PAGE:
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Increased Infection Being Seen from Pig Handling and Raw Product Consumption

The pathogen Streptococcus suis (S. suis) that causes infections in pigs is increasingly being seen in humans in some parts of the world. The infection is acquired through exposure to contaminated pigs, carcasses, or pig meat and organs, so occurs most frequently in farm and slaughterhouse workers, as well as veterinarians. But cases also can occur in those who consume raw pork products.

A predominance of S. suis cases have occurred in Southeast Asia, where there is a high density of pigs, with as many as 436 cases reported in Thailand this year (through Sept. 25), and 9 people dying from the infection. In a cross-sectional study, live pigs from 111 farms across Chiang Mai, Thailand were sampled to determine prevalence of S. suis, with results showing 18.2% (138/760) of tonsil swab samples and 54.1% (60/111) of pig farms to be positive.

The lower prevalence rates found in Europe and North America may be due to less virulent strains or underdiagnosis or misdiagnosis along with the good hygiene conditions and prevention strategies conducted during pork processing operations (e.g., wearing gloves). However, more study and research is needed to ensure understanding and enable more effective response to the occurrence of S. suis infections, especially in southeast Asia.

Although cases do most often occur in those working with pigs, travelers should be aware that dietary habits in some countries may pose a risk for infectious diseases, including S. suis infection. Infections can typically be successfully treated with antibiotics, but prompt medical attention is needed.

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Infectious Disease News:

  • The Japanese Ministry of Health, Labor and Welfare on October 6, in the week ending October 1, reported a total of 47,346 cases of influenza. A total of 52 cases of influenza were reported during the same period last year.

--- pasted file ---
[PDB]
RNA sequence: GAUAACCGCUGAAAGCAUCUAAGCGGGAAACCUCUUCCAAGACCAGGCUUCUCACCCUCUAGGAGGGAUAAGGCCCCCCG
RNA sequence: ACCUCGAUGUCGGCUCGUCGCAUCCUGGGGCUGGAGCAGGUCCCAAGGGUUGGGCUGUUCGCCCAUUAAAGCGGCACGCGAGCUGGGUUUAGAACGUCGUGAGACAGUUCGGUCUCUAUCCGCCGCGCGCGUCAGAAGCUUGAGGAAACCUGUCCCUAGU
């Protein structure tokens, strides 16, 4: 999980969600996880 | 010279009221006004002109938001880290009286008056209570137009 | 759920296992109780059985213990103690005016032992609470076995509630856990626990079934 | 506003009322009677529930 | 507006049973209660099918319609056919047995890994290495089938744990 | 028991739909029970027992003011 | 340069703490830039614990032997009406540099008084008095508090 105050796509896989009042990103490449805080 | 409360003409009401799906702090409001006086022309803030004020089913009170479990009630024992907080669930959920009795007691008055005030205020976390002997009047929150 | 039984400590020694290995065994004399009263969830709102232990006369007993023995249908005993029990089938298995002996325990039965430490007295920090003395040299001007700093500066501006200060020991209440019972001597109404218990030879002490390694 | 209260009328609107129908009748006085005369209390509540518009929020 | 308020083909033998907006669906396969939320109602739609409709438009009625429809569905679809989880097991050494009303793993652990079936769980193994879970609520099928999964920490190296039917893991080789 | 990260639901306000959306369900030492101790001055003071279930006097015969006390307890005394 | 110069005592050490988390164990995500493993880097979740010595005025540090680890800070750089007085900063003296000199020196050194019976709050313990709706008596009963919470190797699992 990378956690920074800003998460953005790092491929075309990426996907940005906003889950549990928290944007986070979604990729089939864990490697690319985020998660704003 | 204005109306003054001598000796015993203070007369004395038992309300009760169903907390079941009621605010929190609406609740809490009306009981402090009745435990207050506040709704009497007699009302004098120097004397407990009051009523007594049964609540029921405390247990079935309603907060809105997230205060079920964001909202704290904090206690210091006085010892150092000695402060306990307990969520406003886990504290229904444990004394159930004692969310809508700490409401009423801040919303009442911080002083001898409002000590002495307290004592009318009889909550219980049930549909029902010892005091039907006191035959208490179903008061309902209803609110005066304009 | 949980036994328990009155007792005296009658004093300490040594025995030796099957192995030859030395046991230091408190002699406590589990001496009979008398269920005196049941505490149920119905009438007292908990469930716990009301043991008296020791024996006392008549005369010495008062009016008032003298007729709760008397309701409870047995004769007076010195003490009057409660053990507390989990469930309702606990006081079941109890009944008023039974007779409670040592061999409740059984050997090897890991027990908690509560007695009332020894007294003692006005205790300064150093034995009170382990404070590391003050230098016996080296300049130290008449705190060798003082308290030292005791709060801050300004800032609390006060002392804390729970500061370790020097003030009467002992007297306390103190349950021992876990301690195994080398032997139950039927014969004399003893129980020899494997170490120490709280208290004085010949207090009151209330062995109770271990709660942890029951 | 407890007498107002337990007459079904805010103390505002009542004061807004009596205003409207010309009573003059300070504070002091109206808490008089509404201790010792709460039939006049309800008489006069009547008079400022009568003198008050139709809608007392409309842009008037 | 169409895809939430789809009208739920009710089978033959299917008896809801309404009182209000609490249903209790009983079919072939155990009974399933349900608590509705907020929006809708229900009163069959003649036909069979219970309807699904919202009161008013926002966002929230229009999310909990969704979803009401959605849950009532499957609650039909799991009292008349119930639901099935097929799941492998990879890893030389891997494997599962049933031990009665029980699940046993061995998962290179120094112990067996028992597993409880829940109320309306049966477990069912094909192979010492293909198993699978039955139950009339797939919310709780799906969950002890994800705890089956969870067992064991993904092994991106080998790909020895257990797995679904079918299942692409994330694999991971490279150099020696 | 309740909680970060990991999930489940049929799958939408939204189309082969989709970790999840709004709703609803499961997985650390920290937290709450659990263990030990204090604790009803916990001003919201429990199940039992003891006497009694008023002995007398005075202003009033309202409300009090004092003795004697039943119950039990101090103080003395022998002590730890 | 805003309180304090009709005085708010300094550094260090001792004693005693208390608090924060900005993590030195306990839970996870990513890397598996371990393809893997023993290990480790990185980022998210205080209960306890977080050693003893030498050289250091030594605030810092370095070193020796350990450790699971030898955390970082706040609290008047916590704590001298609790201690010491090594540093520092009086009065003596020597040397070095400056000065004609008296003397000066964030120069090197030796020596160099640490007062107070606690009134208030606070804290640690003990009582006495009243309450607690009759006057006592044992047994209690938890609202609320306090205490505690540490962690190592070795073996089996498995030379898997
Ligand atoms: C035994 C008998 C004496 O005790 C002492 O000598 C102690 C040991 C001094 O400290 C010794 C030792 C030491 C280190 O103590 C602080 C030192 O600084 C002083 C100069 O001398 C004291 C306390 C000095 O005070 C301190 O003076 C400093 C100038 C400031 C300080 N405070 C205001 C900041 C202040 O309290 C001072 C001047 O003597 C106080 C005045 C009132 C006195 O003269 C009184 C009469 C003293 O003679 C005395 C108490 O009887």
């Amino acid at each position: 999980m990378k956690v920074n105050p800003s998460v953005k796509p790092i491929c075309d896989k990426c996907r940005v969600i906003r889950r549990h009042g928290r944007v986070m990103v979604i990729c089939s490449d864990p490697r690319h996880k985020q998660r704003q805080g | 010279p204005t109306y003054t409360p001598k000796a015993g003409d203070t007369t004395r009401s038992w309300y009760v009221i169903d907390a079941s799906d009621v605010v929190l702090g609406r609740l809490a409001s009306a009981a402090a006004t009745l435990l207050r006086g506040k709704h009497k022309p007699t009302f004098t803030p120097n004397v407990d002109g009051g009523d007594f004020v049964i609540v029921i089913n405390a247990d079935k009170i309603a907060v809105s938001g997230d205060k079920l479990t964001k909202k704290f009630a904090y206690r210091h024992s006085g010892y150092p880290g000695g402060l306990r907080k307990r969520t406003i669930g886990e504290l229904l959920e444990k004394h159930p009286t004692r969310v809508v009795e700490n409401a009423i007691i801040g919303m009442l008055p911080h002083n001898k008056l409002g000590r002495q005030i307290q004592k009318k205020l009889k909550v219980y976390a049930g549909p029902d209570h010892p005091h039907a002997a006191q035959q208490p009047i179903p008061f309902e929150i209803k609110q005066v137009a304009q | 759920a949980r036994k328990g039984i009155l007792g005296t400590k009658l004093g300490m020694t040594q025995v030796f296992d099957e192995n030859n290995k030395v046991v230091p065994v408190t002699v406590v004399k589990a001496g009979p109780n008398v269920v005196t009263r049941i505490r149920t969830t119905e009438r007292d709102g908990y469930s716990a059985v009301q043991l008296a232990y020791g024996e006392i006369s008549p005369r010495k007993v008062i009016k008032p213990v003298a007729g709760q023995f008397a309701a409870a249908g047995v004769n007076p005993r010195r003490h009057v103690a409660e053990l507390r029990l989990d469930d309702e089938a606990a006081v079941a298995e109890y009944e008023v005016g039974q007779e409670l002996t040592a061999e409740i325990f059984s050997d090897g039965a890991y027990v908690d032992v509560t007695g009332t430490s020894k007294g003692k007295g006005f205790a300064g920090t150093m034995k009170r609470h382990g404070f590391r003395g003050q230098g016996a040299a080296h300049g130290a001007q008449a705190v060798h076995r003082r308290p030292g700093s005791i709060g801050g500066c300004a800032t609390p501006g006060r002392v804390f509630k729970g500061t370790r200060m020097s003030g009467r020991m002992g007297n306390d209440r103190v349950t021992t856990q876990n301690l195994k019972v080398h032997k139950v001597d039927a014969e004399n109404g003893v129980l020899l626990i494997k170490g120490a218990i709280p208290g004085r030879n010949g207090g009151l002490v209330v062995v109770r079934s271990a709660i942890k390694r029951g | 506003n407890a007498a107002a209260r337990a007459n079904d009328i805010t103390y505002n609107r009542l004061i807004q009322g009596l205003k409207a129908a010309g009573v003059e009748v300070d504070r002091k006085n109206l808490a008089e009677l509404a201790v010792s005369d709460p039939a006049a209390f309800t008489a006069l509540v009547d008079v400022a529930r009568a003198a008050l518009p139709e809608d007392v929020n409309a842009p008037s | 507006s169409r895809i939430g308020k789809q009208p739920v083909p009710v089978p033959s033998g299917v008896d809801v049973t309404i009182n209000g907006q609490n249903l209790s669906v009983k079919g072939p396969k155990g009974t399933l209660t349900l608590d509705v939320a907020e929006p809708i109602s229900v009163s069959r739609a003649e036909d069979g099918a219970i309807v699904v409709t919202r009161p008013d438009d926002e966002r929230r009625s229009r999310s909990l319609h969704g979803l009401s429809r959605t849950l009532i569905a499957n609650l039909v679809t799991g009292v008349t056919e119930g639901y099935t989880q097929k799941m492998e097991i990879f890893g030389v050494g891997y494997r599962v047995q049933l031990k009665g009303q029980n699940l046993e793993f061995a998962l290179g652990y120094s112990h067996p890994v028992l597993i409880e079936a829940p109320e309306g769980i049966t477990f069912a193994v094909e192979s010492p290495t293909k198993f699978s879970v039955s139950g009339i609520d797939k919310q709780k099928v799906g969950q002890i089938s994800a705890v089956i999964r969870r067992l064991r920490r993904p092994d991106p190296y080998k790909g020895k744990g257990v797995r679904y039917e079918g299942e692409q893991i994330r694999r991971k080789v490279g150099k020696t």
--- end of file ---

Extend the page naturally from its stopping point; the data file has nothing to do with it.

• Measles cases have been reported in 11 districts and cities within the Chelyabinsk region of Russia. Although widely recommended, vaccines are being refused at significant rates. 
  • A group of researchers developed a next-generation intranasal measles-mumps-SARS-CoV-2 spike (S) protein (MMS) vaccine that offers broad, durable protection against major SARS-CoV-2 variants (including the Delta and Omicron BA.1 variants), leveraging the proven safety of the measles-mumps-rubella (MMR) vaccine platform. The vaccine was observed to produce strong systemic and lung-specific immune responses.  
  • The director of Thailand’s Nakhon Ratchasima Disease Prevention and Control Office reported that from January 1 to September 25, 2023, as many as 436 cases of Streptococcus suis were found in Thailand. 9 people died. Illnesses are associated with eating raw pork and pork products. 
  • TB cases in London are at a 6 year high. The UK Health Security Agency reported that 471 tuberculosis (TB) infections were reported in the capital between April and June 2023. 
  • Chad has reported its first dengue outbreak, according to WHO. The country’s health ministry declared an outbreak on August 15, and so far, 1,342 suspected cases have been reported, 41 of them lab confirmed. Chad’s last mosquito-borne illness outbreak occurred in 2020.

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